“Outermail” BBSs are capable of establishing emailart gateways to the internet,
but few do. Mail art BBSs will likely follow
in this direction as the advantages of internet become more evident. At present,
electronic mail “gateways’ move messages between “outernets” and internet
and increasingly commercial servers are
gaining access to internet’s World Wide
Since 1991, Telenetlink continues to nurture a deep, transpersonal, inter-cultural
community of networkers who explore

both high and low technology. Strategies for the dispersal of Telenetlink have
been widespread and include the March
1994 mailings by Swiss mail artist Hans
Ruedi Fricker. Thousands of copies of
the Telenetlink proposal were distributed in ND Magazine, Issue No. 18, and in
the September 1993 issue of Crackerjack
Kid’s Netshaker.
Netshaker Online, became internet’s first
mail art electronic magazine on January
1, 1994 when Crackerjack Kid organized
a group of Telenetlink facilitators who
forwarded Netshaker Online to Prodigy,
CompuServe, and America Online subscribers. Issued bi-monthly, Netshaker Online
is accessible by contacting Crackerjack
Kid at (
The zine is posted in the EMMA library.
Other active discussions of Telenetlink
occurred in public congresses during 1994.
Free Dogs & Human Values, an Italian festival of alternative creativity, convened
at several sites in and around Florence,
Italy from May 5-15, 1994. Organized by
Gianni Broi and Ennio Pauluzzi, the Free
Dog sessions included Gianni Broi’s reading of the Telenetlink proposal and widespread distribution of the text in Italy
and Europe.
Reid Wood of Oberlin, Ohio has organized a 1995 Telenetlink Fax Project entitled Eye re:CALL. Participants include mail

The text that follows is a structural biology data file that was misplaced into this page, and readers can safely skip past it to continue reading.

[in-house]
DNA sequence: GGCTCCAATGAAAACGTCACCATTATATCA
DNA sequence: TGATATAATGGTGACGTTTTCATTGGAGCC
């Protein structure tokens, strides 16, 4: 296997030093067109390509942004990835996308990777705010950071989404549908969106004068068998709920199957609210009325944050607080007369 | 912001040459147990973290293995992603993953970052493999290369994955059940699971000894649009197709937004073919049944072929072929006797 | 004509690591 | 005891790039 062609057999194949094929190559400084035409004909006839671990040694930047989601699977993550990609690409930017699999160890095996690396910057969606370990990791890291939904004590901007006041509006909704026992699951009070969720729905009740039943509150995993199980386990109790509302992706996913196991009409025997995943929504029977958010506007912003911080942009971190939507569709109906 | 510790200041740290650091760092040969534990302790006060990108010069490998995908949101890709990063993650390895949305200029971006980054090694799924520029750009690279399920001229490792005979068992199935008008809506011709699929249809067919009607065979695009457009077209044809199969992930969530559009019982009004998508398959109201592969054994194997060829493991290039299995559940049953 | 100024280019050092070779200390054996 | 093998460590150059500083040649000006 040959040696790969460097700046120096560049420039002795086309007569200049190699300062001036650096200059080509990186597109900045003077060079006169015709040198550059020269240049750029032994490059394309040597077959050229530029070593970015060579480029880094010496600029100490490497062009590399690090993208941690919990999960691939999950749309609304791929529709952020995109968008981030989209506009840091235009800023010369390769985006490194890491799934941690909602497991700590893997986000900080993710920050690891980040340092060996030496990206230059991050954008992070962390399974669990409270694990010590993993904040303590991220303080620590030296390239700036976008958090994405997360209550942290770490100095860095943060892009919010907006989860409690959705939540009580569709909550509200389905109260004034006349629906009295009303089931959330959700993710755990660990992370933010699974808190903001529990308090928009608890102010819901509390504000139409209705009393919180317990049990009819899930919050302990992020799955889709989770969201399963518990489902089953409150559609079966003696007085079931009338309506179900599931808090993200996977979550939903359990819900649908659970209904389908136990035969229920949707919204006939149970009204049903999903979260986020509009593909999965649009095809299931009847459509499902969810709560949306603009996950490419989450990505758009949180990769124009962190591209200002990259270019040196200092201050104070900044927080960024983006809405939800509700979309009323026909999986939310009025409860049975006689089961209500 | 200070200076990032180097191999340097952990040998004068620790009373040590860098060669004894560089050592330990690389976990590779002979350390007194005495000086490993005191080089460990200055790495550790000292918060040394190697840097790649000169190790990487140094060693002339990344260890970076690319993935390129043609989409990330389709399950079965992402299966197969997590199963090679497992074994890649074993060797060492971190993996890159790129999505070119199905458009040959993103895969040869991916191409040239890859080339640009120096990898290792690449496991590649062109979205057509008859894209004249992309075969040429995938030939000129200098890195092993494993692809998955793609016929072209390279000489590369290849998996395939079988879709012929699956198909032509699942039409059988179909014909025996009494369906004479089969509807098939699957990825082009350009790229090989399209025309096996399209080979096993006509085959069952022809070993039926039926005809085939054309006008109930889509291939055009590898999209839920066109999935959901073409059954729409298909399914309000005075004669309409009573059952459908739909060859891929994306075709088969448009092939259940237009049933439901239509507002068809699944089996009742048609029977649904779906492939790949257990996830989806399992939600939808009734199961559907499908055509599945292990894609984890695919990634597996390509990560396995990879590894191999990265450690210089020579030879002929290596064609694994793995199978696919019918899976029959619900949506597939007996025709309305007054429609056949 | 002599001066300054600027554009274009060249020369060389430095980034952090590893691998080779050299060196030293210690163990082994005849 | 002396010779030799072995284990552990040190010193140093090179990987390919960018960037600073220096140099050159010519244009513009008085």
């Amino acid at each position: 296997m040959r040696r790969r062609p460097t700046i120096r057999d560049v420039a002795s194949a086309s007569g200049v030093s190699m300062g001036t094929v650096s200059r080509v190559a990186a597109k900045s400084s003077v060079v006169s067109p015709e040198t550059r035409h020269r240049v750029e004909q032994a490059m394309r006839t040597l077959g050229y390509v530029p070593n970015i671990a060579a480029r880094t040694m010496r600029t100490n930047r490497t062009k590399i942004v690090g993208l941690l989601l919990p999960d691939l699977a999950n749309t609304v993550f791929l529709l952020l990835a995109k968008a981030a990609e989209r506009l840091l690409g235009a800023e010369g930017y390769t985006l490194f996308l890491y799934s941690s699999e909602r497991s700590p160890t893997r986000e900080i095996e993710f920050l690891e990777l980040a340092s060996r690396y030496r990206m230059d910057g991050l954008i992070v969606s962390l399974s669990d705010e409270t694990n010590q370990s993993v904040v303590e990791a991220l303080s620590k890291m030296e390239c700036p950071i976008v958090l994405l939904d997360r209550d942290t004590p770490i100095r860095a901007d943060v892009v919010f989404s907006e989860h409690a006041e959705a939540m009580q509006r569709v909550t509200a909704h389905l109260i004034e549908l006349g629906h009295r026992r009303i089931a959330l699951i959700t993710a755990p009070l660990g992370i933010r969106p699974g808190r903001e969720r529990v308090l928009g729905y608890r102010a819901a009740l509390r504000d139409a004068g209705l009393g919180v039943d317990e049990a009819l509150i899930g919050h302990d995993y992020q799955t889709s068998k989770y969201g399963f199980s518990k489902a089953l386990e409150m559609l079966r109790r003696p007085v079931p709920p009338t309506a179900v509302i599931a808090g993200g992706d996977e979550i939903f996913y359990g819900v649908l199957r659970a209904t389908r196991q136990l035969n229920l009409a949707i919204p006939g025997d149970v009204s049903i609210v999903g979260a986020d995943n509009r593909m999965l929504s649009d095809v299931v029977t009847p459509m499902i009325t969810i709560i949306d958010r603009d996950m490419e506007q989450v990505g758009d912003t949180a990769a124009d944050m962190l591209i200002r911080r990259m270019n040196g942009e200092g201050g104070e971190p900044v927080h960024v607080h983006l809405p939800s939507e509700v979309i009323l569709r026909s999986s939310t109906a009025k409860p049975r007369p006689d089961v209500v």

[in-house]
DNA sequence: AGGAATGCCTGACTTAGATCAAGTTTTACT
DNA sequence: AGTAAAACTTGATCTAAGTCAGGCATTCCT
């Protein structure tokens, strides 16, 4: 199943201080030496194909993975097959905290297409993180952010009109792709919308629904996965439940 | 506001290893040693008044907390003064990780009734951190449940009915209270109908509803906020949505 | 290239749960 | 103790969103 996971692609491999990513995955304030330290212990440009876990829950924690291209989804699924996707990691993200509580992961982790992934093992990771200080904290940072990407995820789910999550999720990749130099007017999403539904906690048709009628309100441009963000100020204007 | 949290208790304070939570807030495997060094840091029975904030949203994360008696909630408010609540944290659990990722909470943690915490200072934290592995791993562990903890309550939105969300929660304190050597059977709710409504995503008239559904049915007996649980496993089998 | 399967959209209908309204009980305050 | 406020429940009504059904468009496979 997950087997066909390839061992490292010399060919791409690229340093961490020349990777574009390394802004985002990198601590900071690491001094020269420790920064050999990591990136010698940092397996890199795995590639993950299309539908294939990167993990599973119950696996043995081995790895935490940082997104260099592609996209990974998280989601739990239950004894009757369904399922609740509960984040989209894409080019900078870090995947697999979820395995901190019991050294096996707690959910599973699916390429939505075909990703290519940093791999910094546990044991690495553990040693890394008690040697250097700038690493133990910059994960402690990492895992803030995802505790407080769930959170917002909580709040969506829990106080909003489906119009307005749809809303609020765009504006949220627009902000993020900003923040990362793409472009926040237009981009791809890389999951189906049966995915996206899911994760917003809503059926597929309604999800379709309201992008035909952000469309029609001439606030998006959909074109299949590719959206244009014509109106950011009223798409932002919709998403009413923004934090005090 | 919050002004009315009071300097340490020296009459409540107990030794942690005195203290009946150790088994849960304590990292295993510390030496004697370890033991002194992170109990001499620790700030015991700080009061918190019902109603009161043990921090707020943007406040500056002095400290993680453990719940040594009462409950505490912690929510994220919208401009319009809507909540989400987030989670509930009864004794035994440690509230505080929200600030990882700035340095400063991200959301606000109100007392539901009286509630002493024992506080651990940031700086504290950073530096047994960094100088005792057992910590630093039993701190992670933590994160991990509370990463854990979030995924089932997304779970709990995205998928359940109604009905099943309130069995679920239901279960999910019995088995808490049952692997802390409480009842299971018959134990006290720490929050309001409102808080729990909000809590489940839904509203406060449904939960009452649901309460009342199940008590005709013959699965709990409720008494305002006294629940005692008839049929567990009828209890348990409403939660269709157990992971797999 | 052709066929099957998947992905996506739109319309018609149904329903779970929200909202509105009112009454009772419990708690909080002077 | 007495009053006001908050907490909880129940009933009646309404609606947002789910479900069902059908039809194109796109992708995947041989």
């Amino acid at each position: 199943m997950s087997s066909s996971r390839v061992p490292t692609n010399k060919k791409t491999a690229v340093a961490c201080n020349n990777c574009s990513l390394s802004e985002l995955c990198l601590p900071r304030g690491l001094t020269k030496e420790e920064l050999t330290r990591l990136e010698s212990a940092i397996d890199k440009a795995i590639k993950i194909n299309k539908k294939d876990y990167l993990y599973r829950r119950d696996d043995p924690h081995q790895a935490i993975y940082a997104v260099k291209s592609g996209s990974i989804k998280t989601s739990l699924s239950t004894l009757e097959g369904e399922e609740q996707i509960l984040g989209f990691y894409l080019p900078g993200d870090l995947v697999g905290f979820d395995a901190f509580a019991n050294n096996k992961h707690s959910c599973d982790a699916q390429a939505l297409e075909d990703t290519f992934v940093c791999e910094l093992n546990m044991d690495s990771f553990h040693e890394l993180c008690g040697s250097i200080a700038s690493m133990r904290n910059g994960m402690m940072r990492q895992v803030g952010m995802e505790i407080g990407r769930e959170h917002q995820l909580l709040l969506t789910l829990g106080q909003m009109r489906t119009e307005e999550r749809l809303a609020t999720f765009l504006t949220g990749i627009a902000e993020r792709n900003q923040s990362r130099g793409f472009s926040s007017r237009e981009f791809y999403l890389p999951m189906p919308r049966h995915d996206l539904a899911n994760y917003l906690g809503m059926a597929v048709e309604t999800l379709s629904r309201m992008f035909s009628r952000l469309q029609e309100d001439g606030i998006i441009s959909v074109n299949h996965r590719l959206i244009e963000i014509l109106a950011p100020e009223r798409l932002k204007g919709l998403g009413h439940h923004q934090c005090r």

artists and cyberspace artists alike; John
Fowler, Karl Joung, John Held, Ashley Parker Owens, Greg Little, Wayne Draznin,
Artoposto, Rafael Courtoisie, Guy Bleus,
Ruggero Maggi, Jean-Francois Robic, and
Crackerjack Kid, among many others.
The Neworker Telenetlink remains an
open proposal to all interested parties.
Embracing the possibility of enlarging
network community, developing emailart
as an expressive, interactive online medium, and discussing new roles are necessary and welcome. Please help by dispersing this message by mail or email.
Translation of this invitation into other
languages is also desirable.

Networker Telenetlink: The
Open Proposal
(Telenetlink 1991-1996)

Objectives for a Networker Telenetlink
Year in 1995 are open for discussion, but
encourages interACTION now. Possibilities? Embrace the telematic medium
and explore its parameters; develop a
local/global emailart community; exchange cultural communications; interconnect
the parallel network worlds of mail art
and telematic art through internet and
the World Wide Web; contact online
communities of mail artists working on
commercial networks like CompuServe,
America Online, Prodigy, and other connected email gateways; place networker
archives online; experiment with telematic technology; participate as a FAXcilitator; exhibit in the Electronic Museum of
Mail Art; interact in public and private
forums; merge media; mail and emailart;
and enact networker ideals invisioned for
the millennium.